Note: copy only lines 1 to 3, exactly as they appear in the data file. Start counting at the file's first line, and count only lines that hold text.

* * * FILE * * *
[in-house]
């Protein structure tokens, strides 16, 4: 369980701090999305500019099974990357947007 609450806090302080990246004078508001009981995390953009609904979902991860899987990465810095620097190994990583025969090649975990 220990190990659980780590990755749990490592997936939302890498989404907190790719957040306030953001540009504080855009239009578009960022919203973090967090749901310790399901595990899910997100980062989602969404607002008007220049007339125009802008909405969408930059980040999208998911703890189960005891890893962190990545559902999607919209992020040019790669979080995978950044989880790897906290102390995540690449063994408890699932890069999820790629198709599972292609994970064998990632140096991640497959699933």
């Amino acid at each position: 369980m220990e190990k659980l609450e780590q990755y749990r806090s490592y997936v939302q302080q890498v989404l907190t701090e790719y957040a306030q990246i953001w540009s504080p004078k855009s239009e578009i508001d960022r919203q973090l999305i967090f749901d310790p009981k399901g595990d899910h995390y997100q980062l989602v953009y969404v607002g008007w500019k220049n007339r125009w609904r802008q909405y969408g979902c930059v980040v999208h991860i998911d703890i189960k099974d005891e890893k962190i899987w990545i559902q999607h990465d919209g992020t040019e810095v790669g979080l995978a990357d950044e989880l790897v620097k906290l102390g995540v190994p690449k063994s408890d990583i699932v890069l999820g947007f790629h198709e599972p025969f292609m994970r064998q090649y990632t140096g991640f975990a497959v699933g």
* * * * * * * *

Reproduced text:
[in-house]
């Protein structure tokens, strides 16, 4: 369980701090999305500019099974990357947007 609450806090302080990246004078508001009981995390953009609904979902991860899987990465810095620097190994990583025969090649975990 220990190990659980780590990755749990490592997936939302890498989404907190790719957040306030953001540009504080855009239009578009960022919203973090967090749901310790399901595990899910997100980062989602969404607002008007220049007339125009802008909405969408930059980040999208998911703890189960005891890893962190990545559902999607919209992020040019790669979080995978950044989880790897906290102390995540690449063994408890699932890069999820790629198709599972292609994970064998990632140096991640497959699933």
């Amino acid at each position: 369980m220990e190990k659980l609450e780590q990755y749990r806090s490592y997936v939302q302080q890498v989404l907190t701090e790719y957040a306030q990246i953001w540009s504080p004078k855009s239009e578009i508001d960022r919203q973090l999305i967090f749901d310790p009981k399901g595990d899910h995390y997100q980062l989602v953009y969404v607002g008007w500019k220049n007339r125009w609904r802008q909405y969408g979902c930059v980040v999208h991860i998911d703890i189960k099974d005891e890893k962190i899987w990545i559902q999607h990465d919209g992020t040019e810095v790669g979080l995978a990357d950044e989880l790897v620097k906290l102390g995540v190994p690449k063994s408890d990583i699932v890069l999820g947007f790629h198709e599972p025969f292609m994970r064998q090649y990632t140096g991640f975990a497959v699933g």